Chicago Approves Ban On Plastic Shopping Bags

Chicago has become the latest U.S. city to approve a ban on plastic shopping bags.

The City Council voted overwhelmingly in favor of a partial plastic bag ban in Chicago on Wednesday, the Chicago Tribune reports. The proposal was backed by Mayor Rahm Emanuel and passed with a vote of 36-10.

The new ordinance will first go into effect in August 2015, when retailers occupying stores that are more than 10,000 square foot will no longer be allowed to offer plastic bags. The ban will be extended to smaller chain stores and franchises in August 2016, while small independent or non-franchise stores and restaurants will not be affected by the legislation.

Fines run between $300 and $500 each time the ordinance is violated.

Ald. Proco “Joe” Moreno (1st), the ordinance’s lead sponsor, said a yes vote for the bill was in the best interests of both the environment and the economy, DNAinfo Chicago reports.

Other aldermen didn’t see it that way.

Ald. Leslie Hairston (5th) opposed and voted against the ordinance because she was concerned about how the additional costs associated with providing paper bags — which cost three times the amount of plastic — may impact her efforts to attract a new grocery store tenant for an empty space in her South Side district, according to the Chicago Sun-Times.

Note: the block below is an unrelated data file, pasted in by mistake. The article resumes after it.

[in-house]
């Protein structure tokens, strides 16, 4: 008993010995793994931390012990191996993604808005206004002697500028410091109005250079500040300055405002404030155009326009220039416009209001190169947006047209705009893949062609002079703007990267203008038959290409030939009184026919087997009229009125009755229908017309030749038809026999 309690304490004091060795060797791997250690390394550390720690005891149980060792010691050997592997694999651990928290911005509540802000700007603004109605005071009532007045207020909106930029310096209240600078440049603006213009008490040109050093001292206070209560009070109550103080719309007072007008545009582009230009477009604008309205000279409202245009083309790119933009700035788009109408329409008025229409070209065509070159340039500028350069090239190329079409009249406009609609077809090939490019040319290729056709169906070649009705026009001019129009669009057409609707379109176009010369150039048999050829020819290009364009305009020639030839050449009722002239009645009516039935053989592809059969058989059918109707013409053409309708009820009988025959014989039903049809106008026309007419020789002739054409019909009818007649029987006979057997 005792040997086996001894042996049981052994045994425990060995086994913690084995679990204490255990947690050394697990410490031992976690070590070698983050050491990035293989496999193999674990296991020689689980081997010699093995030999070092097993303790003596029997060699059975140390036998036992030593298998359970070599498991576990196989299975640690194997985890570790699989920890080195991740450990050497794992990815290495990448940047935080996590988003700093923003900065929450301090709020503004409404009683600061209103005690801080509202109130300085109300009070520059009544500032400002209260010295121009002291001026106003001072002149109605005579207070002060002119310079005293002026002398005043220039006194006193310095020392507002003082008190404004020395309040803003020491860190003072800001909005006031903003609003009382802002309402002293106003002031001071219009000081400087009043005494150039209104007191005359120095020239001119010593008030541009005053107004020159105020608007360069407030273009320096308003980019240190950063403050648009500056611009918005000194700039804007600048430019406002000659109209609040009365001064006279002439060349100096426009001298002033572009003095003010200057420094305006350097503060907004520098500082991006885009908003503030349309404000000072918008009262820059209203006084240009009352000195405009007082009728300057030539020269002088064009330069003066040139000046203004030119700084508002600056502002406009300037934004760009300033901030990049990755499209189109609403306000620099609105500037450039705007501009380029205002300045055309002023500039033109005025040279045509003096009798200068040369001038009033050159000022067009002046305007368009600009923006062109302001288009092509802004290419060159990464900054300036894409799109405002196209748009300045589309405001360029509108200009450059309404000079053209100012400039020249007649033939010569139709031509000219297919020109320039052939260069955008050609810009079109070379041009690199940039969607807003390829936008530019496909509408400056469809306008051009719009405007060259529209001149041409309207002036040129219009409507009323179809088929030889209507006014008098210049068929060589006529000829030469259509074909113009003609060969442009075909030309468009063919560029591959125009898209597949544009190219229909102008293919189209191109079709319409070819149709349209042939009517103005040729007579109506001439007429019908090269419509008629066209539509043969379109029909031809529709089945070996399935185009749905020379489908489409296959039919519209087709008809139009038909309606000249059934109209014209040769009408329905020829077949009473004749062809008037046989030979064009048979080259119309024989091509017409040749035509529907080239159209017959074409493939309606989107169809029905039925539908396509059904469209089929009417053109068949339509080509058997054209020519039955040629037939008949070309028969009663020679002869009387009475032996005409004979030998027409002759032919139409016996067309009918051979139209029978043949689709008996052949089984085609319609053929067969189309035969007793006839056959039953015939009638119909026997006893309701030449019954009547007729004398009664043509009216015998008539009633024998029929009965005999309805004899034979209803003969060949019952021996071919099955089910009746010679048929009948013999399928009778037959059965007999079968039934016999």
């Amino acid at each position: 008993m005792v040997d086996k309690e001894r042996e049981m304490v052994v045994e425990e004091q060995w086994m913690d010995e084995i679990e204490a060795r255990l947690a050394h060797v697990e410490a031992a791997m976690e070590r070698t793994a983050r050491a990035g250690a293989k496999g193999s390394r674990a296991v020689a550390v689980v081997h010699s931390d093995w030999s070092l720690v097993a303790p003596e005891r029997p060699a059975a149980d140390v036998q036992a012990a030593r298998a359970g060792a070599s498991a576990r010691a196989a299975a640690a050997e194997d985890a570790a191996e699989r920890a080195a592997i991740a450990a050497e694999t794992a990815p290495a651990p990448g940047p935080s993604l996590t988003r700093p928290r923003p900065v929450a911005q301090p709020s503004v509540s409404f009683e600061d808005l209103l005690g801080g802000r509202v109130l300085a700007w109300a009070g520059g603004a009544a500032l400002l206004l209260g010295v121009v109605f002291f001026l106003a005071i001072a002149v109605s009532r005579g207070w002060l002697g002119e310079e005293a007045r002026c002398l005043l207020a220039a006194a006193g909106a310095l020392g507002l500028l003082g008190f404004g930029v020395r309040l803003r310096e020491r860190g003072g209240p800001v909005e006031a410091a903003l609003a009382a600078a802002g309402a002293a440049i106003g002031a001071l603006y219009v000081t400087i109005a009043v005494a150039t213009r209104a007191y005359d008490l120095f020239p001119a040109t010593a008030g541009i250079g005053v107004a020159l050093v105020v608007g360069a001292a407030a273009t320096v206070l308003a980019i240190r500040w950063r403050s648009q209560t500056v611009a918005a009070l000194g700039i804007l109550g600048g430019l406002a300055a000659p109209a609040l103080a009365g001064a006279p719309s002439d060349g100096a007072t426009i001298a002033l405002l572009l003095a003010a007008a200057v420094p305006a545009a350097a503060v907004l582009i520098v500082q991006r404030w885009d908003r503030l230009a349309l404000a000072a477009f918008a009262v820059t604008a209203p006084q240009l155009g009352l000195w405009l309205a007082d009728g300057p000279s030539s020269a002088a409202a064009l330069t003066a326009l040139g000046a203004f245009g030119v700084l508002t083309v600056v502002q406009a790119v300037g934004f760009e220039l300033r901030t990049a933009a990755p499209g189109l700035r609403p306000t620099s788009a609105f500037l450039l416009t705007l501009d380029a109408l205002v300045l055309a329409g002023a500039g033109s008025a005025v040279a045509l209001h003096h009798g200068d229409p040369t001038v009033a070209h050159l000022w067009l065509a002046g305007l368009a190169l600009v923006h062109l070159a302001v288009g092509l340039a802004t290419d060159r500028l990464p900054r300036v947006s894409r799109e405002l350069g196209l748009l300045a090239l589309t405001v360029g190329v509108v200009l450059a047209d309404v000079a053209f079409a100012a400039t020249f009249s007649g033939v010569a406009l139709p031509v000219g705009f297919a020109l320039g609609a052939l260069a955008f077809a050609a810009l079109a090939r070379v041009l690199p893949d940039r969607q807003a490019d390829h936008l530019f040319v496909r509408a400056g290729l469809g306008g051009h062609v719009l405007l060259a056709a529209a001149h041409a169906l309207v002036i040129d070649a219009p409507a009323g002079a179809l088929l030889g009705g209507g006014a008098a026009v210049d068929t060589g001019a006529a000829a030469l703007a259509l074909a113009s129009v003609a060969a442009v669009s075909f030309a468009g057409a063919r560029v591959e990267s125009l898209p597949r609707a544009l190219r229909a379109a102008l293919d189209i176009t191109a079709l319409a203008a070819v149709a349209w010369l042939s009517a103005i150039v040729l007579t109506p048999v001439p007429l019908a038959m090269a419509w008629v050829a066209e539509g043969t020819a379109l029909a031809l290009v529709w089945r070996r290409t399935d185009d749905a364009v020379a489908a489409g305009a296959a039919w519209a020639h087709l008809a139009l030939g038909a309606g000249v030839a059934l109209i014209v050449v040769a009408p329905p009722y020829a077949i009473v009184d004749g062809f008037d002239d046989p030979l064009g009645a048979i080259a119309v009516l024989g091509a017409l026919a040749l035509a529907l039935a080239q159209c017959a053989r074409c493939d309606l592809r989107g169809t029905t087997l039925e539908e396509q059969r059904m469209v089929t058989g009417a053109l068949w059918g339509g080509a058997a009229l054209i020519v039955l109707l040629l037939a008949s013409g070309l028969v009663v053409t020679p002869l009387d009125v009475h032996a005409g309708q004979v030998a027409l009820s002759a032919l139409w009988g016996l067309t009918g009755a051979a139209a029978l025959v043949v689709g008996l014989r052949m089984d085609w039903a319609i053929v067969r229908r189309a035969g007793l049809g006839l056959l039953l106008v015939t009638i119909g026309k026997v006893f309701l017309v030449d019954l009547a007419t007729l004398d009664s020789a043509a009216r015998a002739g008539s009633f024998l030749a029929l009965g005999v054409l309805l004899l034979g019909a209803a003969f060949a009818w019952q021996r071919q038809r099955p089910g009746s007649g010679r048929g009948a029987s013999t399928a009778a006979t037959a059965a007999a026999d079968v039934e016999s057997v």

“Grocers are already reluctant to come to my community, and we’re gonna give them more reason by banning plastic bags,” Hairston said Wednesday, the Sun-Times reports. “I’m tired of focusing on things that hurt people instead of helping people.”

Some retail groups also fear the ban will impact the economy negatively.

“The city council has approved an ordinance that will raise the cost of doing business in Chicago and nothing for the environment,” Tanya Triche, vice president and general counsel of the Illinois Retail Merchants Association, said in a statement reported by ABC Chicago. “Driving up expenses for retailers and forcing customers to pay more at the store while not helping the environment flies in the face of the city’s goal to make Chicago one of the nation’s greenest cities and support companies that have invested significantly in Chicago’s neighborhoods.”

Supporters of the ordinance estimate that 3.7 million plastic bags are used citywide daily and that between 3 and 5 percent of them become litter, getting stuck in drains and causing flooding, clogging landfills and jamming recycling machinery.

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